Menaka Doshi
CNBC-TV18
Experts say, the committee might come out with more substantive recommendations in the weeks and months to come, but it is expected also some of these recommendations already made by the Easwar panel will find their way in the Union Budget that’s barely a month away.

Dinesh Kanabar
CEO, Dhruva Advisors
Today a foreign non resident tax payer does not get credit for the dividend underlying distribution taxes paid by the Indian company in the foreign country because the foreign country regards dividends as being exempt from tax. So, a specific provision to clarify that although a DDT is paid by a company it is paid for and on behalf of the recipient, something which is necessary to get credit overseas. So, a number of such provisions which have indeed been recommended and in fact in my interactions with many of the Committee members I believe they are very cognizant of this, they simply wanted to address the low hanging fruits at this point in time and then come out with substantive recommendations later on.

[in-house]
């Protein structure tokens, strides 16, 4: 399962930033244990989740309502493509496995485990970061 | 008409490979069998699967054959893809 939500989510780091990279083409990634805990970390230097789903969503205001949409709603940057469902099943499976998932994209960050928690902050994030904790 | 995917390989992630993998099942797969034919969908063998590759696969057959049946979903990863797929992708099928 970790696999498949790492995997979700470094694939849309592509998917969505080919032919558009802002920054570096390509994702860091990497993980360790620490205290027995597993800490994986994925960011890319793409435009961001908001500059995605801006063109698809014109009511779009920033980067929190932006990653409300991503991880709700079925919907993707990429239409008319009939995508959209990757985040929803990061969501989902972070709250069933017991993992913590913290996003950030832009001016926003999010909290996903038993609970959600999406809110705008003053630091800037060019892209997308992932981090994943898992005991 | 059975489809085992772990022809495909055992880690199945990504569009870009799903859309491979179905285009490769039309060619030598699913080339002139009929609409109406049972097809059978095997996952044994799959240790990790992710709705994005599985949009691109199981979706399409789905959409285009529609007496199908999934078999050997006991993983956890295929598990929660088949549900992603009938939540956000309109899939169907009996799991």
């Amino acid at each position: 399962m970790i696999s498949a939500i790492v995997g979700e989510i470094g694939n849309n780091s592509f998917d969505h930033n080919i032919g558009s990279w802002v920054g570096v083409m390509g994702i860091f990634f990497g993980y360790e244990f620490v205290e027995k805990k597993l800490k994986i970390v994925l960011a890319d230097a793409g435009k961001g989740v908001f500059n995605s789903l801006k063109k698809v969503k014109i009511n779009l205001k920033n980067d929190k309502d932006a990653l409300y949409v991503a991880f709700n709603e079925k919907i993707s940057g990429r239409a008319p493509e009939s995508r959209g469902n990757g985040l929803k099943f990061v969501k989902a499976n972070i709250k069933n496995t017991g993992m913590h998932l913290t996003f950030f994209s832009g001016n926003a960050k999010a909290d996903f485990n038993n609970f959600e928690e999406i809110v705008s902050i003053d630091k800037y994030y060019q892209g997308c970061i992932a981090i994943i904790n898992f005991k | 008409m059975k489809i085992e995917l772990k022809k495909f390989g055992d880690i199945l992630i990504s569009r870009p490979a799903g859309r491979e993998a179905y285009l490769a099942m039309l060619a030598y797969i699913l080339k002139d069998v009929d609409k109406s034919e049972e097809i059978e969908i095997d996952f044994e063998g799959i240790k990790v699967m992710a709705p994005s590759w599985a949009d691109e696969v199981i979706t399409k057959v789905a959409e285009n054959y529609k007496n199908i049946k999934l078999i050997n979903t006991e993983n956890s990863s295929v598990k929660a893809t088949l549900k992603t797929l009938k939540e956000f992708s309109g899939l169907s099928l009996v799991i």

Ketan Dalal
Partner, PWC India
One is if the committee can deal with the architecture of dispute resolution and things around that would be very useful, so for example dispute mitigation by lets say the government issuing position paper, so if the committee could make a recommendation on that and suggest to the government a mechanism to facilitate taking calls, that would be a very very big step. So that’s one. On the substantive side, quite a few things could be done, so for example we don’t have a concept called group taxation. We could look at that because companies in many cases need subsidiaries for regulatory reasons like financial service companies or for commercial reasons like infrastructure companies. So if the concept of group taxation can be introduced, it would lead to simplification.